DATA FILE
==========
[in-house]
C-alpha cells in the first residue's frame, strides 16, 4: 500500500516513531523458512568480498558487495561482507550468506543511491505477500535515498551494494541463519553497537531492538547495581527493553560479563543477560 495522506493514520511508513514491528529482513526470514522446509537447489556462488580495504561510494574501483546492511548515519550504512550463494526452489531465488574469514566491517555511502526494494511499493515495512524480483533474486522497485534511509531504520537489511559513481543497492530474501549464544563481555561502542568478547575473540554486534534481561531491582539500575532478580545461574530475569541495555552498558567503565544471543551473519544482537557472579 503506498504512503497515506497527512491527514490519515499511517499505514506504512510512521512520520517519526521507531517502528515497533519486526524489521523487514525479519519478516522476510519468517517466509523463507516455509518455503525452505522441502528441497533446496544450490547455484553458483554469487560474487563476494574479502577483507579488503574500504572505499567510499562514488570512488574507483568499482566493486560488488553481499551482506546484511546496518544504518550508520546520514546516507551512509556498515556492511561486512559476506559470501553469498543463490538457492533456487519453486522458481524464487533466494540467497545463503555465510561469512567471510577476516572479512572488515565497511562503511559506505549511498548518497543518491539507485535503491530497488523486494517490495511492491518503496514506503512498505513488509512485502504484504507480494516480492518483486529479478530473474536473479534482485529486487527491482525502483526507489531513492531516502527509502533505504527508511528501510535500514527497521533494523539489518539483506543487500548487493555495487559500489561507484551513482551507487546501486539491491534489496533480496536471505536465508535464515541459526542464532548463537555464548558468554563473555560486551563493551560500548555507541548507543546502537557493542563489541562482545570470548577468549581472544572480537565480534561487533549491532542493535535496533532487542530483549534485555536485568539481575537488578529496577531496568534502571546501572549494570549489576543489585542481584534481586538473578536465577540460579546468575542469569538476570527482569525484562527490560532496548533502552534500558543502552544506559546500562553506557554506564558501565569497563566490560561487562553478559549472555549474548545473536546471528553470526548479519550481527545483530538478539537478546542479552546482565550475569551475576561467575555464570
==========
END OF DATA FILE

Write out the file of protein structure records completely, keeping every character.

[in-house]
C-alpha cells in the first residue's frame, strides 16, 4: 500500500516513531523458512568480498558487495561482507550468506543511491505477500535515498551494494541463519553497537531492538547495581527493553560479563543477560 495522506493514520511508513514491528529482513526470514522446509537447489556462488580495504561510494574501483546492511548515519550504512550463494526452489531465488574469514566491517555511502526494494511499493515495512524480483533474486522497485534511509531504520537489511559513481543497492530474501549464544563481555561502542568478547575473540554486534534481561531491582539500575532478580545461574530475569541495555552498558567503565544471543551473519544482537557472579 503506498504512503497515506497527512491527514490519515499511517499505514506504512510512521512520520517519526521507531517502528515497533519486526524489521523487514525479519519478516522476510519468517517466509523463507516455509518455503525452505522441502528441497533446496544450490547455484553458483554469487560474487563476494574479502577483507579488503574500504572505499567510499562514488570512488574507483568499482566493486560488488553481499551482506546484511546496518544504518550508520546520514546516507551512509556498515556492511561486512559476506559470501553469498543463490538457492533456487519453486522458481524464487533466494540467497545463503555465510561469512567471510577476516572479512572488515565497511562503511559506505549511498548518497543518491539507485535503491530497488523486494517490495511492491518503496514506503512498505513488509512485502504484504507480494516480492518483486529479478530473474536473479534482485529486487527491482525502483526507489531513492531516502527509502533505504527508511528501510535500514527497521533494523539489518539483506543487500548487493555495487559500489561507484551513482551507487546501486539491491534489496533480496536471505536465508535464515541459526542464532548463537555464548558468554563473555560486551563493551560500548555507541548507543546502537557493542563489541562482545570470548577468549581472544572480537565480534561487533549491532542493535535496533532487542530483549534485555536485568539481575537488578529496577531496568534502571546501572549494570549489576543489585542481584534481586538473578536465577540460579546468575542469569538476570527482569525484562527490560532496548533502552534500558543502552544506559546500562553506557554506564558501565569497563566490560561487562553478559549472555549474548545473536546471528553470526548479519550481527545483530538478539537478546542479552546482565550475569551475576561467575555464570